Wednesday, June 4, 2014

General Guide to Sugar Glider Physiology, Behavior, and Interaction

The following notes cover essential points about sugar glider physiology and basic behavior patterns. Use this information to better understand why your sugar glider (SG) is behaving in a particular manner.

1. Information about the group or colony is passed around through scents. If you introduce a new sugar glider to an existing colony, it will most likely be scented by the dominant sugar glider. Either this happens, or a fight will ensue.

2. Only male suggies have scenting glands on their faces. This makes it easy to differentiate males from females. Male glider bears are keener to mark their territories than females.

3. A sugar bear that has been replaced by a more dominant member of the colony can become depressed and may begin to exhibit signs of depression.

The behavior of other sugar bears toward particular gliders in a group also has a direct bearing on how a suggie will behave in the long-term. For example, if a sugar bear is regularly bullied by older and stronger gliders, the weaker sugar bear may become depressed or may exhibit excessive aggression.

4. Fights that ensue because a new suggie has been introduced to an existing group should be prevented because adult sugar bears have been known to fight 'intruders' to the death. At the first sign of aggression, remove the newcomer and transfer the new sugar bear to a separate cage.

5. The dominant male of a group should not be removed because this will cause stress to the entire group. Stress can eventually lead to extreme symptoms like self-mutilation.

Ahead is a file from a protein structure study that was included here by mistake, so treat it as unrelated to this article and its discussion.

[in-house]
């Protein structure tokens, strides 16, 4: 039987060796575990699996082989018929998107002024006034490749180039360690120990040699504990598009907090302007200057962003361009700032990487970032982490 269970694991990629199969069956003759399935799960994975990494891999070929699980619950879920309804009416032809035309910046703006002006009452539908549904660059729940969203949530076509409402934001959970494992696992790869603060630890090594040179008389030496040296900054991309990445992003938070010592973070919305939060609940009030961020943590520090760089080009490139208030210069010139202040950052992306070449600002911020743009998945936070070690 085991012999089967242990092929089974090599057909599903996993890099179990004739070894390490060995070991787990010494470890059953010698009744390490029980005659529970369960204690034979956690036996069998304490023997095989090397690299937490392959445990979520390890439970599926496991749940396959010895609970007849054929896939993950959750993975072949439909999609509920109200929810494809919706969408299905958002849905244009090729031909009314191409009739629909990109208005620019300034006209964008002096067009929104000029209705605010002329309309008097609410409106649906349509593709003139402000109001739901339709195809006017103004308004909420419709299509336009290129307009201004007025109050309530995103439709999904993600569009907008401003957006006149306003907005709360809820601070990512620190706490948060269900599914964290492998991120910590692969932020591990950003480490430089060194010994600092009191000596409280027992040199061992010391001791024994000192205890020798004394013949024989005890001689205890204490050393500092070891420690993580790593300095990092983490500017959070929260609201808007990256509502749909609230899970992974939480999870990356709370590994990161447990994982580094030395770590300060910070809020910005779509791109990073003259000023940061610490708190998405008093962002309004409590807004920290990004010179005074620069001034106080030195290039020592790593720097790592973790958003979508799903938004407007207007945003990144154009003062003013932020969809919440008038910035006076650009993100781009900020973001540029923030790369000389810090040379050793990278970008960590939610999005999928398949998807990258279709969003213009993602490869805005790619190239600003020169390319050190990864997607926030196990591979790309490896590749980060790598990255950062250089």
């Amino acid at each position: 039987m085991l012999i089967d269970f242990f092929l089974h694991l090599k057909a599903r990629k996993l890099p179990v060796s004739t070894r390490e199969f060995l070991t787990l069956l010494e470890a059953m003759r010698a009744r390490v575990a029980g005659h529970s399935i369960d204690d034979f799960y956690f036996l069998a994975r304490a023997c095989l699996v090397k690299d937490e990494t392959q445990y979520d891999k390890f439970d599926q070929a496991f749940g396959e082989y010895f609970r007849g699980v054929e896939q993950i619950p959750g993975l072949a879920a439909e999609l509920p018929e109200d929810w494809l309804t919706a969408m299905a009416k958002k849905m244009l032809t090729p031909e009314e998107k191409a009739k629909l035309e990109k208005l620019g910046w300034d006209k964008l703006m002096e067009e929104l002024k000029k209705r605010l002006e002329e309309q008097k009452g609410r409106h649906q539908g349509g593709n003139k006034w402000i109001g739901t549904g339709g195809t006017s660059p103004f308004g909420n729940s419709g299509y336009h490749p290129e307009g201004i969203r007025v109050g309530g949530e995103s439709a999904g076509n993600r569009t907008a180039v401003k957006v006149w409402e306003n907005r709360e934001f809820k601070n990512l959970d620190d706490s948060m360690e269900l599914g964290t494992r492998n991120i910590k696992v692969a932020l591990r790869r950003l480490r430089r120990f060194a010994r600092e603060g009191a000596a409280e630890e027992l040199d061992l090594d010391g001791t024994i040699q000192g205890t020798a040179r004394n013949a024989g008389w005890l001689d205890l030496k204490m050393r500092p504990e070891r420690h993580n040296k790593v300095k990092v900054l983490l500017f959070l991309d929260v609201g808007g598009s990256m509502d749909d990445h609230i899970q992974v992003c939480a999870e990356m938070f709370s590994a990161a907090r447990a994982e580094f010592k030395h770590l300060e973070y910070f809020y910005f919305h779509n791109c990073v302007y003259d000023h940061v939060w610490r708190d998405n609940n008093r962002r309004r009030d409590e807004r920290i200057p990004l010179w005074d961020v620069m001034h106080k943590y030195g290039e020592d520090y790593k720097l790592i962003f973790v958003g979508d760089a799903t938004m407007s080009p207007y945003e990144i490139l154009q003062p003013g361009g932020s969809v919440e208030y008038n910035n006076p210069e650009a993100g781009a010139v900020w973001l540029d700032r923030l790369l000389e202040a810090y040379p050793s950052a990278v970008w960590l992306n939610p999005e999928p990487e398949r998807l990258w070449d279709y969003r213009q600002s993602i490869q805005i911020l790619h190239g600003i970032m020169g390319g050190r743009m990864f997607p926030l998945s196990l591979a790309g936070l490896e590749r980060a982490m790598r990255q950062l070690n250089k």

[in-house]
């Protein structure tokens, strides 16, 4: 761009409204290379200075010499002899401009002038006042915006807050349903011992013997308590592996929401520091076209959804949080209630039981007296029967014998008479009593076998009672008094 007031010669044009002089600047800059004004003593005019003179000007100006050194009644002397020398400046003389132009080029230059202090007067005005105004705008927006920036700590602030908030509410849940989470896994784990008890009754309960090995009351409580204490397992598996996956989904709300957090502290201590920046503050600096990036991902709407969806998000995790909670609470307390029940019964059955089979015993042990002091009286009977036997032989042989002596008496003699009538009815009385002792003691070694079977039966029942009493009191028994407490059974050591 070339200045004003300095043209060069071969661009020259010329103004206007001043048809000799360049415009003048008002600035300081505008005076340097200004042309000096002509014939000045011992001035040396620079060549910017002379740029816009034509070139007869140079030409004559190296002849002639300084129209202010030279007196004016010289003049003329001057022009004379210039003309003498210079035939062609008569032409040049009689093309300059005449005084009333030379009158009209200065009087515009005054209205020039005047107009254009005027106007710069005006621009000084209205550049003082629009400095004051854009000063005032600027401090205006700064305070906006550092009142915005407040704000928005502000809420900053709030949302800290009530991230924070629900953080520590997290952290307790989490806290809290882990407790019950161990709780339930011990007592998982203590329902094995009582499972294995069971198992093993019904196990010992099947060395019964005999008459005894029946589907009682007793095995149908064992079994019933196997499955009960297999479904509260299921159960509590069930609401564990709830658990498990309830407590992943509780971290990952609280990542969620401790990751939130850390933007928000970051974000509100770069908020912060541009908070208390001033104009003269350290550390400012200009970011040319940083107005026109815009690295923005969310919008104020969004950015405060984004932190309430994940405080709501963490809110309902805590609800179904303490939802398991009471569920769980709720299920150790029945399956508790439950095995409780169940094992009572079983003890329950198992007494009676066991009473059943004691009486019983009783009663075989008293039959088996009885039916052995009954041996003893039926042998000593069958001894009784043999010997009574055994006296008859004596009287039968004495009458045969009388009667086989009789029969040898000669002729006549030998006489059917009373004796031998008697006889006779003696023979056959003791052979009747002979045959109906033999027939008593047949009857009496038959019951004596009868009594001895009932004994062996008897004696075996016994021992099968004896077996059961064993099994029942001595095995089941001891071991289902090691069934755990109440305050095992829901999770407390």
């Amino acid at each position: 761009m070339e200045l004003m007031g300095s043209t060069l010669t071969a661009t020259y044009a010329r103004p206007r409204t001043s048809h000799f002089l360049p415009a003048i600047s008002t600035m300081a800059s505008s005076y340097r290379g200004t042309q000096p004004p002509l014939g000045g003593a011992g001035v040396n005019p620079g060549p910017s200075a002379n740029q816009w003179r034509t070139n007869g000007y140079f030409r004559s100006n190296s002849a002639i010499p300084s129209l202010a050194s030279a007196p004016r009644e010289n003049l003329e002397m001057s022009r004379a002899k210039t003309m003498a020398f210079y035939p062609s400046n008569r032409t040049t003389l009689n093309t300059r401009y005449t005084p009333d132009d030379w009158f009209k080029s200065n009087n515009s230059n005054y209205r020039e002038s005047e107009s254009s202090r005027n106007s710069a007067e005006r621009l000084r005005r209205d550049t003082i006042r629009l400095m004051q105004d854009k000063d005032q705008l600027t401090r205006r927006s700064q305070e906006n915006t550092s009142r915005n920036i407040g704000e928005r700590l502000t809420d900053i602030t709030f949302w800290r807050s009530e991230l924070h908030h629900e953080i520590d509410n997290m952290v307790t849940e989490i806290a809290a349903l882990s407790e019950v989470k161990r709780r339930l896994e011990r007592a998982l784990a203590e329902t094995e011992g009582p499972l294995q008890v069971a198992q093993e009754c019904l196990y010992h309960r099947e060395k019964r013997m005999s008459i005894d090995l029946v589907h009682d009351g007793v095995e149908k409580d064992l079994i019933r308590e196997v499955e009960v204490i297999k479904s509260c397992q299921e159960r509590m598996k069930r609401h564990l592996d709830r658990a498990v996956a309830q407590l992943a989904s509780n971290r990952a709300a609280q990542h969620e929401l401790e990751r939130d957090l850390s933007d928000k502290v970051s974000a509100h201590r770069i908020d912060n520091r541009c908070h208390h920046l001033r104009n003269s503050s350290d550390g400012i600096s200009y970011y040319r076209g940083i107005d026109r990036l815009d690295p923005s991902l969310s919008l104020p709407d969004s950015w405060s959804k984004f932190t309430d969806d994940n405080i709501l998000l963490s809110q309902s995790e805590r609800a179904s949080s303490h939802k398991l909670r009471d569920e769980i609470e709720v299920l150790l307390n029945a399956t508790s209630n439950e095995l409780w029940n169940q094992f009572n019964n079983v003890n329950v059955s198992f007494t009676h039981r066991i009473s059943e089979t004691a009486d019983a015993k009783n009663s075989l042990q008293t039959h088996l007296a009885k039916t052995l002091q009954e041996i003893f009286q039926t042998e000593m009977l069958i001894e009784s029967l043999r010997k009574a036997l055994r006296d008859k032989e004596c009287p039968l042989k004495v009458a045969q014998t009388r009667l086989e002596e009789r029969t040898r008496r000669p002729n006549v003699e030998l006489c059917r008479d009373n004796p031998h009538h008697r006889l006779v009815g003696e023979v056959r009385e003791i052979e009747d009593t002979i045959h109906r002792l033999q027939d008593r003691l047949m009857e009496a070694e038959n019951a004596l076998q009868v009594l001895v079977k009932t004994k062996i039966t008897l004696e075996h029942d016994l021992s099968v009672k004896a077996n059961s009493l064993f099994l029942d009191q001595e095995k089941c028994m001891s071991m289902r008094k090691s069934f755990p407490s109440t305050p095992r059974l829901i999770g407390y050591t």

Some pet owners remove the dominant male to facilitate the entry of a new SG. This approach may or may not work, because the colony system of honey gliders is so important that other members of the group become physiologically weakened when a dominant member is forcibly removed from the group.

6. Rubbing a piece of fabric to a newcomer's body would be a better approach when introducing new gliders to an existing group. Let the old gliders bond with the smell before showing the existing group their new member. This way, the entry of the new member will have less of a negative impact on the existing group.

7. New gliders should be placed in a starter's cage for at least 21 days before being introduced to the existing colony or group. This is done to reduce the chances of spreading infection or disease.

8. If a new SG has been attacked or has not been integrated through general scenting, the sugar glider must be taken out and placed in a separate cage once again. Any attempts to re-integrate the new honey glider should be done after one or two weeks.

9. Honey bears are naturally active at night because this marsupial species is nocturnal. In the wild, honey bears hunt at night as well.

10. Behavior synchronization is sometimes observed in small groups of sugar bears. If one glider becomes alarmed, it is possible that the others will become alarmed as well.

11. When temperatures drop, a colony of honey bears will group closely together to raise or maintain their body temperatures.

12. The gestation period of sugar bear is only fifteen to seventeen days.

13. A sugar glider can reproduce any time of the year.

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